Question I understand that compensation is not required to be paid for employee travel to and from work, but do certain situations merit compensation to an employee. For example, I am a Fire alarm technician that works for a local company in my state and same county. In order to arrive at my first job of the day, I have to go through a checkpoint at the port of Miami, and then get on a ferry because it's the only way to get to the jobsite. I also like to mention that this ferry landing is being lease from the local city and is deemed sub property of the island in order to take workers back and forth to the island. Everyday, I and many of my company technicians arrive well beyond our starting pay time of the day. We are schedule for 9am to 5pm Monday through Friday. Most days the wait time to get on the island is 2-3 hours and that depends on worker traffic going to the island. My employer now is threatening to not pay compensation for a situation that is beyond our control or fault I might add. My employer does not want to pay compensation for the time spent waiting in line at the ferry even though we at and the ferry terminal in line every work day at 7am and we do not reach the island well after 10am. That's 3 hours everyday of nonpayment, not to mention the 3 hours we spend waiting in line to leave and go home. A total of 6 hours. Is there anyway to find more information about this specific case? Thank you in advance for you reply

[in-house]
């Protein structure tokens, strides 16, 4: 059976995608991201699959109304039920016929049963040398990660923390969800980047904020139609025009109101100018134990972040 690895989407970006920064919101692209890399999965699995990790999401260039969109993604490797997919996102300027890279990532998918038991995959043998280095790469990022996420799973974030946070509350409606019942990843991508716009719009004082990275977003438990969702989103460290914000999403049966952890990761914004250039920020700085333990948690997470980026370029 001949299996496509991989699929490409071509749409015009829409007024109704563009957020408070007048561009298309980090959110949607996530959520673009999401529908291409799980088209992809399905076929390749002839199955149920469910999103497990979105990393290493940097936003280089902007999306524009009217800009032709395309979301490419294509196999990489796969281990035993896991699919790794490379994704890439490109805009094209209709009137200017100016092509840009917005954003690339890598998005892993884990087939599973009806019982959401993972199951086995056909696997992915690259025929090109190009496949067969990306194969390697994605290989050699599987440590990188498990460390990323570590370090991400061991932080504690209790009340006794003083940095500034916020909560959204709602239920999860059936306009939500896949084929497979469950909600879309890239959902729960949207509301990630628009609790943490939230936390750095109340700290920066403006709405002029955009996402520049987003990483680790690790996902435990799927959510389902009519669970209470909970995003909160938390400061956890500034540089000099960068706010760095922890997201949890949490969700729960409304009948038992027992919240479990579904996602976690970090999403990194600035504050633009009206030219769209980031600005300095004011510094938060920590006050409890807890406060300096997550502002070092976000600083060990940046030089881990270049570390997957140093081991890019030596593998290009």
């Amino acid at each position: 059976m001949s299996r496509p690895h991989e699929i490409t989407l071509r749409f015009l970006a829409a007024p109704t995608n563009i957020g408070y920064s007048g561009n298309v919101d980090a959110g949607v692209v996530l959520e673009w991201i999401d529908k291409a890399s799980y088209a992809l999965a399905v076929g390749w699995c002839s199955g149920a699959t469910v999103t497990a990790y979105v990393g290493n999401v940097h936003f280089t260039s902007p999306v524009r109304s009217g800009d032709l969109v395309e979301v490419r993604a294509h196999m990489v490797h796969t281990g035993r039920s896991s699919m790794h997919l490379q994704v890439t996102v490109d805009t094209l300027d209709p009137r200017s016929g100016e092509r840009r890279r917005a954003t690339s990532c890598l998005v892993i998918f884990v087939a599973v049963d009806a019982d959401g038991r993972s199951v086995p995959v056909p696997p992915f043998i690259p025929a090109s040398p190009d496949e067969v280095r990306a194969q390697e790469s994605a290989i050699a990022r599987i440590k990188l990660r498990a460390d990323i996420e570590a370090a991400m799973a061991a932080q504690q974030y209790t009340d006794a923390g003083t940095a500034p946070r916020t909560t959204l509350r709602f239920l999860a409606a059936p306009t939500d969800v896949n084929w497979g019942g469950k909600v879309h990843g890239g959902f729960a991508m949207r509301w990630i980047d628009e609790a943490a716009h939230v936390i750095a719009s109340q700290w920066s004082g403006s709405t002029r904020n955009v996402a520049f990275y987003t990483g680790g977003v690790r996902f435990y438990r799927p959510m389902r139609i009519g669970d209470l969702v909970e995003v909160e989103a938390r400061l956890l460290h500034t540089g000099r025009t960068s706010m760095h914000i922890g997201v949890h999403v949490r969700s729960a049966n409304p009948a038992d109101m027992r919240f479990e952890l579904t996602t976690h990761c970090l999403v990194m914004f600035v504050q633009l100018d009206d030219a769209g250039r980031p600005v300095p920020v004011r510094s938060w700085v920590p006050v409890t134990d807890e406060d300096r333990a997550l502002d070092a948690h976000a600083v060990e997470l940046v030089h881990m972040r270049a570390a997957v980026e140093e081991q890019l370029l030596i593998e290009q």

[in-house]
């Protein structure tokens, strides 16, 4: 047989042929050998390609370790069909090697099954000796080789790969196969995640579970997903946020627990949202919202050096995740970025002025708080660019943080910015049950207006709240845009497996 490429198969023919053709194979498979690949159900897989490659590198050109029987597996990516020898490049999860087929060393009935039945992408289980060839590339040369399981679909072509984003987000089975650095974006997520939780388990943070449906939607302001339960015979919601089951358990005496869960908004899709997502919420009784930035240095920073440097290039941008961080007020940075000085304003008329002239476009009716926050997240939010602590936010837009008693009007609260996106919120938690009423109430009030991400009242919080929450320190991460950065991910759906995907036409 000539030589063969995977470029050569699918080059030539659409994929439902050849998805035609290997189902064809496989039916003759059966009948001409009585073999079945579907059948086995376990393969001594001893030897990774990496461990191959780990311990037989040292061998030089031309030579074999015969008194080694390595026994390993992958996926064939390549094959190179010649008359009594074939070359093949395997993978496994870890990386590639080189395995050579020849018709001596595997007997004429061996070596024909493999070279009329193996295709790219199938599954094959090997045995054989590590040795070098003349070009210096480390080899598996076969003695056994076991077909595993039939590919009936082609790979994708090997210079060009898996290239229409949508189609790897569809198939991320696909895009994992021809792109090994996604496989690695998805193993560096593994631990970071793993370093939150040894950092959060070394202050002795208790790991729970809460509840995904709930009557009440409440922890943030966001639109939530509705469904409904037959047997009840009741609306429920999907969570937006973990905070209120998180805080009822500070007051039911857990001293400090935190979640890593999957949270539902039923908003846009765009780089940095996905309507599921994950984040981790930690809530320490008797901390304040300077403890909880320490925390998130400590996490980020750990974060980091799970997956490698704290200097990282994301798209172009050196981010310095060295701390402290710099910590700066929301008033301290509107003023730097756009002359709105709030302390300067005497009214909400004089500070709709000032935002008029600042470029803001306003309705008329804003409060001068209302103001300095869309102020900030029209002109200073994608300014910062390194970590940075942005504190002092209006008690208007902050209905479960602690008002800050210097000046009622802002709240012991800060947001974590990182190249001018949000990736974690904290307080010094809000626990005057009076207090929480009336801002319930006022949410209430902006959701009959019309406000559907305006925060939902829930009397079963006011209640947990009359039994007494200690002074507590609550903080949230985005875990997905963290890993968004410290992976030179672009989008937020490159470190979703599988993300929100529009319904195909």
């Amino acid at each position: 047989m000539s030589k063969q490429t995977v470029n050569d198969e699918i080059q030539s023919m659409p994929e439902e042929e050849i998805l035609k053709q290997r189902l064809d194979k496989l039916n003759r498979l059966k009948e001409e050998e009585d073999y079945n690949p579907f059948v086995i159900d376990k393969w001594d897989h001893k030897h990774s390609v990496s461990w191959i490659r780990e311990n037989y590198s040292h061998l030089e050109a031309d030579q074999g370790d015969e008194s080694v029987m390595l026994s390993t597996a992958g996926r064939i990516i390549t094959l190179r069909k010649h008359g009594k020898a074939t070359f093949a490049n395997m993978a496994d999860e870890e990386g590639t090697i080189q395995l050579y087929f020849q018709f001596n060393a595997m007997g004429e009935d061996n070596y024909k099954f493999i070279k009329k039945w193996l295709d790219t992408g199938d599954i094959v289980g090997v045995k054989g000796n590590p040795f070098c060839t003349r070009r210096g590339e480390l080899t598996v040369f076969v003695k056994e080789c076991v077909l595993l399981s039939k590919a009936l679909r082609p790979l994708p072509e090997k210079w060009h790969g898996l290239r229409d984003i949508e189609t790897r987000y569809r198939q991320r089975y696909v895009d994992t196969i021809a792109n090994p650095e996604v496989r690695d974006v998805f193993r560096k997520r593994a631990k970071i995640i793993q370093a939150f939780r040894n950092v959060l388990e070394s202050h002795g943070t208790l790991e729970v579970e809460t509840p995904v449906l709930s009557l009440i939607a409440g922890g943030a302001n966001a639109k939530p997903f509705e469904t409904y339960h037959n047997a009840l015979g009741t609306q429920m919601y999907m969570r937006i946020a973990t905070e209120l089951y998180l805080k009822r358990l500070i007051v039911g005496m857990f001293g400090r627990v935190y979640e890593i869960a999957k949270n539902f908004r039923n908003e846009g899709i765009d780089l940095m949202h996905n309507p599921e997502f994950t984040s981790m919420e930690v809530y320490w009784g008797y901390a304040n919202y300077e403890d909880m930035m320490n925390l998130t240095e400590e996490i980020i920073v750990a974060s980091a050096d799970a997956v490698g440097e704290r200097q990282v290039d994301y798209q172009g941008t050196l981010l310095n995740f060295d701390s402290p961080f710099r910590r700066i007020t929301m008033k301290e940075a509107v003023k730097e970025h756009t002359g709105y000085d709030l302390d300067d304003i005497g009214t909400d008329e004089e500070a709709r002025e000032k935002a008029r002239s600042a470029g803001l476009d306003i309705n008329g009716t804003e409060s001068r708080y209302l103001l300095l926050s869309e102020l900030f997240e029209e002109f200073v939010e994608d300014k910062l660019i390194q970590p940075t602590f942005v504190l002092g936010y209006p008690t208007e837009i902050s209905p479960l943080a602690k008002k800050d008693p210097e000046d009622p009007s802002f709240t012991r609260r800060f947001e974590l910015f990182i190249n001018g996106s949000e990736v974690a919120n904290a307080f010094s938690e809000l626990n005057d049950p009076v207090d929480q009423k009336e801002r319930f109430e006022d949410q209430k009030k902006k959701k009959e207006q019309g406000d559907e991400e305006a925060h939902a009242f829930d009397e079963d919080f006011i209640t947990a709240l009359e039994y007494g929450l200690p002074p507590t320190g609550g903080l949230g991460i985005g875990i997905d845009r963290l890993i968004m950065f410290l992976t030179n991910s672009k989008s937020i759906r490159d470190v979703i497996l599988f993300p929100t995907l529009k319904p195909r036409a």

Answer James - You are correct that employers do not have to pay for commute time under current law. There is a case before the Supreme Court right now that asks whether employees have to be paid for a 20-25 minute security screening at the end of each shift. Amazon through a temp firm is arguing that they do not have to compensate the employees for this time, and with the current composition of the Supreme Court, I would not be surprised to see the case go against the employees. The law is still fairly unresolved on this point, but for reasons I cannot begin to understand, the Labor Department is siding with Amazon in the case. If the case is decided for the employer, you have no chance at all of being paid for your commute time. If the Supremes surprise us and side with the employees, you can contact the federal Labor Department and ask for their help with your employer, but there are no guarantees that 1) you will receive help, or 2) that your employer will be instructed to pay for your commute. It probably would take another federal lawsuit to achieve what you want.